Feminist leaders say New Brunswick’s latest budget is a start, but don’t break out the champagne just yet.
Christine Griffin, associate director of Regroupement féministe du Nouveau-Brunswick said Tuesday’s budget demonstrates a “lack of ambition.”
While a move to introduce some element of gender-based analysis – using a lens which looks at the way policies may disproportionately affect different demographics – was included in the budget, like small investments in salaries for care workers who are mostly women, and applauded by the group, “this is not a feminist budget,” Griffin said.
Investments being made aren’t enough to close to wage gap, she said.
The province showed a willingness to invest in social infrastructure, like some investments in housing, she said, but investments needed to be higher. The budget missed “an opportunity to be innovative, to invest in the public sector in a way that would ensure that all New Brunswickers were included,” she said, and that the specific ways that the pandemic affected women would be fully taken into account.
“We feel that this did not quite reach the mark,” Griffin said.
While some investments in sectors dominated by women were good to see, such as a pay hike for early childhood educators, investments were not at a level to reach pay equity, said Johanne Perron, executive director of the New Brunswick Coalition for Pay Equity.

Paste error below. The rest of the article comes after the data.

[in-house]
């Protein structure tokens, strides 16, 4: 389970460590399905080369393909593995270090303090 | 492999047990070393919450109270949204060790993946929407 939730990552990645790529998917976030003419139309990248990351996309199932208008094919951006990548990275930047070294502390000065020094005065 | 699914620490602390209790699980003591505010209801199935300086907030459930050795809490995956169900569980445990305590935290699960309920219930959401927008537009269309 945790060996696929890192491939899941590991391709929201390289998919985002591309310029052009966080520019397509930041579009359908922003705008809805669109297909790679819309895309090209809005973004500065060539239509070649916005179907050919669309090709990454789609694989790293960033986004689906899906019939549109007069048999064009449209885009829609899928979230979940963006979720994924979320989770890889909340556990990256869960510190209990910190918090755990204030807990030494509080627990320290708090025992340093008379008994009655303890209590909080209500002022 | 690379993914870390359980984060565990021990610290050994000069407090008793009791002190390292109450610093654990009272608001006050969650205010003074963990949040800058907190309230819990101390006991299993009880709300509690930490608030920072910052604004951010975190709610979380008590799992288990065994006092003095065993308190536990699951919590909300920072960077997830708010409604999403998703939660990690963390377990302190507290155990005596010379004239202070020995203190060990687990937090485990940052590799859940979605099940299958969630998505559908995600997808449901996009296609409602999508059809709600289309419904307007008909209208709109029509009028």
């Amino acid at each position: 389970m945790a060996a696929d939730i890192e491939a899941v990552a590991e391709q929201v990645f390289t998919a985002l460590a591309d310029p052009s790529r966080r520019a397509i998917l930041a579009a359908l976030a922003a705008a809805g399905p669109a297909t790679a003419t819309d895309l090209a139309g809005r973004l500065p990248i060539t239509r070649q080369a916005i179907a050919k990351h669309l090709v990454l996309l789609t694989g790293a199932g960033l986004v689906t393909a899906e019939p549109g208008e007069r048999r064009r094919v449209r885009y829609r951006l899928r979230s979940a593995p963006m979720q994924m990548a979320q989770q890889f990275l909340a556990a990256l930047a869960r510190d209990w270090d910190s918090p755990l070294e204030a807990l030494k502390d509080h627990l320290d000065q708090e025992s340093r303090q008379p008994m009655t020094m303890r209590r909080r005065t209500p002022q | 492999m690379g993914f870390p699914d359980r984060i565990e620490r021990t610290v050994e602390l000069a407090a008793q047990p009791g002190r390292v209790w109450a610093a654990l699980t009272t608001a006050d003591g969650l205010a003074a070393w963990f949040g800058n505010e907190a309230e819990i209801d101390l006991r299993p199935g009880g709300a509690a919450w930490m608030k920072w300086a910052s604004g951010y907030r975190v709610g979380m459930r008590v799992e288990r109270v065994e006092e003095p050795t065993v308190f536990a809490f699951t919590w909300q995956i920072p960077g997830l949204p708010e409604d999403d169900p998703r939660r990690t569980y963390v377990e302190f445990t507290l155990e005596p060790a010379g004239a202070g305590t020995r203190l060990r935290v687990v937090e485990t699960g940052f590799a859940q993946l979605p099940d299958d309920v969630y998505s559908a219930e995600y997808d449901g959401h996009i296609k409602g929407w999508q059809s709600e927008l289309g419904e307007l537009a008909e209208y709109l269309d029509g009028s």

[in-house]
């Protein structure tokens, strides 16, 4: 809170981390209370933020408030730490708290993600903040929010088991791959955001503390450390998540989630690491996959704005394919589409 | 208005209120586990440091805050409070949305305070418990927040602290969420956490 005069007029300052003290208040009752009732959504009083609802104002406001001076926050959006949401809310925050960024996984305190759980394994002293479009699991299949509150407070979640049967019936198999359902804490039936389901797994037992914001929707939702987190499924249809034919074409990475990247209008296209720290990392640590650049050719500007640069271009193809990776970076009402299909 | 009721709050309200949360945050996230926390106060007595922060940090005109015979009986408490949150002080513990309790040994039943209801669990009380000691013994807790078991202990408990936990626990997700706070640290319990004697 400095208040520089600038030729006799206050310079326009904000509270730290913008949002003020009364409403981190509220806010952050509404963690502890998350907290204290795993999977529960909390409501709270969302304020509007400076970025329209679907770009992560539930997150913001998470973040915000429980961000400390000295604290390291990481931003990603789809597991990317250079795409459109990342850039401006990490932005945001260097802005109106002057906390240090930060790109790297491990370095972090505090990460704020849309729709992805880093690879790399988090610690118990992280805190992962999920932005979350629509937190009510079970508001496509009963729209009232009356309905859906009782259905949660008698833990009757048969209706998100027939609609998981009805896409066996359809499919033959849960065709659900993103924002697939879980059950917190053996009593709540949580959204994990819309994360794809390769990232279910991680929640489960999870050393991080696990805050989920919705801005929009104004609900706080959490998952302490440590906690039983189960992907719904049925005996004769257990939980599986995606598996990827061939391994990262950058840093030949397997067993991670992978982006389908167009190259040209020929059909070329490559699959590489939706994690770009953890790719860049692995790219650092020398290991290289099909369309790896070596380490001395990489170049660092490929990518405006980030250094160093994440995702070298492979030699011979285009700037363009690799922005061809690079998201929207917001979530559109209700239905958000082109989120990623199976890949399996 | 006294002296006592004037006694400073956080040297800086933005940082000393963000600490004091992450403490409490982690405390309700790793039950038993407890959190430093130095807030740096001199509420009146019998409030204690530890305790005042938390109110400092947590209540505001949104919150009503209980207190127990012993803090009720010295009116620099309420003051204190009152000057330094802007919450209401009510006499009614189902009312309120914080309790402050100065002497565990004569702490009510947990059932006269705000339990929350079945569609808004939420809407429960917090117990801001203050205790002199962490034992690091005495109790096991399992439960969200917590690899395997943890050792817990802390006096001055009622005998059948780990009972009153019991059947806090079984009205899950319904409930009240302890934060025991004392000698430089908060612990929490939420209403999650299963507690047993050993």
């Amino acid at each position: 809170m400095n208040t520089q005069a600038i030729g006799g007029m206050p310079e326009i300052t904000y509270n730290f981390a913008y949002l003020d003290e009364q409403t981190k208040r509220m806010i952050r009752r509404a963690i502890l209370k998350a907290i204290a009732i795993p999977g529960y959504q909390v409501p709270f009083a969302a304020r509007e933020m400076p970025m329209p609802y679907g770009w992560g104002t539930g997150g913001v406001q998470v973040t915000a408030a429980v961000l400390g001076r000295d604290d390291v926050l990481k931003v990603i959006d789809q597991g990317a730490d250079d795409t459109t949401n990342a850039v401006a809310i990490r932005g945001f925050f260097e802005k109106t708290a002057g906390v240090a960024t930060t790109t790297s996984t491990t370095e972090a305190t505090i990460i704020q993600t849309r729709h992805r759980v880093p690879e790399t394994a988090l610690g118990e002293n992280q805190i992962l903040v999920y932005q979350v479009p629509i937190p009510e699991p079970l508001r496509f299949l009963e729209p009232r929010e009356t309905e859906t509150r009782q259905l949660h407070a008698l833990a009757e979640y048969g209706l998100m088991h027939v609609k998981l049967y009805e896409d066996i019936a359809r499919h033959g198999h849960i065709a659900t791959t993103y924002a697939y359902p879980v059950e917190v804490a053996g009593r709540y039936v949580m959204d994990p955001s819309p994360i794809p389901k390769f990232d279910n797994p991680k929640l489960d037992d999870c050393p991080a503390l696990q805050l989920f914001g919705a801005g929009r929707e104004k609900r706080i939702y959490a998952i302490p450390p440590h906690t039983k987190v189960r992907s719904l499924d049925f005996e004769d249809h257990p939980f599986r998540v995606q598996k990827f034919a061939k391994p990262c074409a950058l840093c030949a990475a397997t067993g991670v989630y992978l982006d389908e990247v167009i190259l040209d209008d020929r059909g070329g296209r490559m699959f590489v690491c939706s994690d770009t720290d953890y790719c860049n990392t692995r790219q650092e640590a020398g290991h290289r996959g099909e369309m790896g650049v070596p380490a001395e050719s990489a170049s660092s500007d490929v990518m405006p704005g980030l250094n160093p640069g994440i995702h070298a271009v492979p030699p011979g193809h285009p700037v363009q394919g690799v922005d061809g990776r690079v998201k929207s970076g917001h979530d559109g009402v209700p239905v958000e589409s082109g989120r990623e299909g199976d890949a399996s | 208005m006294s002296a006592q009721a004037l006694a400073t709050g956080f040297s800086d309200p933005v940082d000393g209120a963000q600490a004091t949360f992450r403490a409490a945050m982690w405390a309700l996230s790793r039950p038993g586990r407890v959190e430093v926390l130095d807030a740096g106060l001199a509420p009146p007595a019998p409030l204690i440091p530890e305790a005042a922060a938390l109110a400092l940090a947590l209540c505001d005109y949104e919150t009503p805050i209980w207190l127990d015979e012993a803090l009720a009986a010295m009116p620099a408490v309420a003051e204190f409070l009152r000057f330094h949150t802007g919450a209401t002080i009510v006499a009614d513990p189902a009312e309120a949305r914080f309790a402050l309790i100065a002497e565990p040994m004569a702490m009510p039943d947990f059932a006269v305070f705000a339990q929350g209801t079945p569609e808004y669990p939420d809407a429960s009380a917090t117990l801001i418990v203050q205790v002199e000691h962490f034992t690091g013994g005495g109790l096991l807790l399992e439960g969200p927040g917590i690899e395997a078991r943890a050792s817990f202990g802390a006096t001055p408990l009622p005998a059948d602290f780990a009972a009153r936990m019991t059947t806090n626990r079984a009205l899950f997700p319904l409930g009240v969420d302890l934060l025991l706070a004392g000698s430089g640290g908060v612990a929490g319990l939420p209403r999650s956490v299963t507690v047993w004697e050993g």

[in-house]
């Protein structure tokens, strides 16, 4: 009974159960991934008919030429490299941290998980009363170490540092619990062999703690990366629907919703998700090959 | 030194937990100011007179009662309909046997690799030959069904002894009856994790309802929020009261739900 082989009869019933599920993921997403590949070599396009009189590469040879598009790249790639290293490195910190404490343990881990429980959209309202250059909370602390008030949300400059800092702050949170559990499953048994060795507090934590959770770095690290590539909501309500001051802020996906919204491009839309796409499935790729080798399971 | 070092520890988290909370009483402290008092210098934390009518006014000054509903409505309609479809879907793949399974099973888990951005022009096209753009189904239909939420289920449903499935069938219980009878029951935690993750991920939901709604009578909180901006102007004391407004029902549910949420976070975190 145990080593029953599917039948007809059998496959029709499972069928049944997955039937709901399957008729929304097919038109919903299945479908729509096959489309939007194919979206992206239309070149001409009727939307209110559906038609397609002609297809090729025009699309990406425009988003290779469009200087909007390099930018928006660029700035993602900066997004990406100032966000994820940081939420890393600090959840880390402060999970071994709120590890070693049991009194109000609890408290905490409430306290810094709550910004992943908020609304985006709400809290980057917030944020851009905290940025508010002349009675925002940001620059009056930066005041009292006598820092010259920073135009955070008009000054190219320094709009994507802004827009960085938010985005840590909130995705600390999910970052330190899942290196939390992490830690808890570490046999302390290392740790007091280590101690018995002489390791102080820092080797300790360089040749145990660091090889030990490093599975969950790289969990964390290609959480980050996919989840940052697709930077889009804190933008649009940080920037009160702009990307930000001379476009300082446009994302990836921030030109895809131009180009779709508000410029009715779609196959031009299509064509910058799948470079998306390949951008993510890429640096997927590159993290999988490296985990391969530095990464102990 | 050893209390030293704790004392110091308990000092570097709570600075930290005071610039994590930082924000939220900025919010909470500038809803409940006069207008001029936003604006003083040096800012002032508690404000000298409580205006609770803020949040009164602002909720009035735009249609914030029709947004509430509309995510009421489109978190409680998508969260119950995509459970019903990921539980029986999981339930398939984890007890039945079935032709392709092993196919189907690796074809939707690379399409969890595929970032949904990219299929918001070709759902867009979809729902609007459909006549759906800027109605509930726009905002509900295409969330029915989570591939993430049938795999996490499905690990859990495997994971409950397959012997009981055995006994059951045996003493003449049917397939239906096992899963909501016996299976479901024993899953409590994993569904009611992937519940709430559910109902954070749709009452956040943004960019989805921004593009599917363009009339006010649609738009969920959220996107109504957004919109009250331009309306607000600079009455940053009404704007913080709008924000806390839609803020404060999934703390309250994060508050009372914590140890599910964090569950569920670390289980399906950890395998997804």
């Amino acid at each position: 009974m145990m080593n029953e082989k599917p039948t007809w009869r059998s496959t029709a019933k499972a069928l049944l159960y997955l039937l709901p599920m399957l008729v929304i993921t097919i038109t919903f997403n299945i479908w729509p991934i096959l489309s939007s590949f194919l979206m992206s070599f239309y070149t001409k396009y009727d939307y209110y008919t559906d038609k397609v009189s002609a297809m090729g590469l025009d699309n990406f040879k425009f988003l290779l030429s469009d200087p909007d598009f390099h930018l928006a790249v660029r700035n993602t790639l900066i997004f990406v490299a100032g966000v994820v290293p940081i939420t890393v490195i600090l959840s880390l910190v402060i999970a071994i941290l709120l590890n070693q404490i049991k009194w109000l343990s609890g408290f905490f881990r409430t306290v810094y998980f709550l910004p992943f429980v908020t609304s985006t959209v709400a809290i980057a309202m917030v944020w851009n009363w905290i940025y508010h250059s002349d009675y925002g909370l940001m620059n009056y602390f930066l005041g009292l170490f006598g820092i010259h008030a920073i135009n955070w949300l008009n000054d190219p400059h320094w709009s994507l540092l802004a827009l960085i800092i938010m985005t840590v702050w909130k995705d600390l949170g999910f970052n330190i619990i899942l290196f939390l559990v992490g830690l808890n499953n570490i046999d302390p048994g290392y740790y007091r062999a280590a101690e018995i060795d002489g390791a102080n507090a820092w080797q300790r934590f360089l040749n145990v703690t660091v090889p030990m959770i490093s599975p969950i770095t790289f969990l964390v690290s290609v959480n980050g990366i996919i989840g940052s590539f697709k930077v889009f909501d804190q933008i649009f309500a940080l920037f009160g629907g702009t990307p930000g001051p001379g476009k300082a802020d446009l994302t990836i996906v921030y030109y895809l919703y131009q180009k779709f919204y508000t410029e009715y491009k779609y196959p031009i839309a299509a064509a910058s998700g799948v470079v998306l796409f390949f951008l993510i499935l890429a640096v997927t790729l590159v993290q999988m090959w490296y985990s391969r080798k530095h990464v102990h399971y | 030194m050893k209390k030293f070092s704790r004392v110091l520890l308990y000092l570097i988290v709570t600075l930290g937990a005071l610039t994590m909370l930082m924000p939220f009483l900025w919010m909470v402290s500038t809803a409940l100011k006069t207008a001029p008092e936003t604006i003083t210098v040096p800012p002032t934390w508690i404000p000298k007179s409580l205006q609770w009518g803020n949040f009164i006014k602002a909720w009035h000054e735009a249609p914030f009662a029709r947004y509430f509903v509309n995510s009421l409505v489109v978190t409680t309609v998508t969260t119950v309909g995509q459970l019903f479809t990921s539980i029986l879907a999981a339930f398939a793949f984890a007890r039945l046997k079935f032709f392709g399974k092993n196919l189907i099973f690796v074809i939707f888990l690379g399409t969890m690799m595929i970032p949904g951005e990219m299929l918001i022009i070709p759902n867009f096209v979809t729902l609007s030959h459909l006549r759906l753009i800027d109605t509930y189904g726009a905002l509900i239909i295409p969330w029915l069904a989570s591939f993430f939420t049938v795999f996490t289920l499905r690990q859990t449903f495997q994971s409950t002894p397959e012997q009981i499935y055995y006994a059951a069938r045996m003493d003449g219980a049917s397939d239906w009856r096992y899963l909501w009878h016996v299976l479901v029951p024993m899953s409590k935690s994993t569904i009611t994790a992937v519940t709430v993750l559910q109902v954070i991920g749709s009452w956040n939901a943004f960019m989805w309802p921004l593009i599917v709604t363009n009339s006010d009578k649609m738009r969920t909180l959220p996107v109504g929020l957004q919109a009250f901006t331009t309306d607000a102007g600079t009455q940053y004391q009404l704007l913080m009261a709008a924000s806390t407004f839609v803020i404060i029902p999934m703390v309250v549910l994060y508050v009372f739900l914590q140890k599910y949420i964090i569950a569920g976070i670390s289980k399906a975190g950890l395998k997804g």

“We are glad the budget recognizes the essential role caregivers and early childhood educators play in caring for the most vulnerable New Brunswickers, and how wages represent an important metric in recognizing the value of that work and improving the recruitment and retention of these workers,“ Perron said. ”However, it falls short of a five-year plan to reach pay equity and bring stability to the sector.“
The budget included an hourly increase of 75 cents for the wages of trained early childhood educators, bringing their hourly rate to $19.
But the investment in wage increases is not enough to reach pay equity this year, nor is it enough to reach it in five years, said Perron, noting wages should be $22 to $25 per hour in the caregiving sector.
She also worried about other jobs in the care field which have fallen below that payscale, including many women-dominated jobs in special care, elder care and those at transition centres for women fleeing domestic violence.
When certain jobs are dominated by women, the coalition is asking the province to have jobs evaluated and compared to jobs that may be in fields dominated by men but require similar education, skills and other factors, said Perron.
Legislation requiring this evaluation to occur in the private sector already exists in Quebec and other regions, providing a clear model the coalition itself uses, she said. The organization is calling for the same in New Brunswick, noting the legislation exists here in the public sector but not in the non-profit or private sectors.
Women in the labour force have been hit harder by the pandemic, she said, noting more of the caregiving roles are being done by women and more women left their jobs during the pandemic, something the government has recognized, Perron said, while calling the budget “a missed opportunity to invest in an inclusive recovery.”
“We could have been bolder,” she said, adding it is disappointing to see a bigger investment wasn’t made despite all the attention on the importance of these frontline workers during the pandemic.
While some sectors will be a bit in the dark until the legislature’s estimate process occurs, it is clear the province needs to invest more heavily in the caregiving and childcare sectors, she said.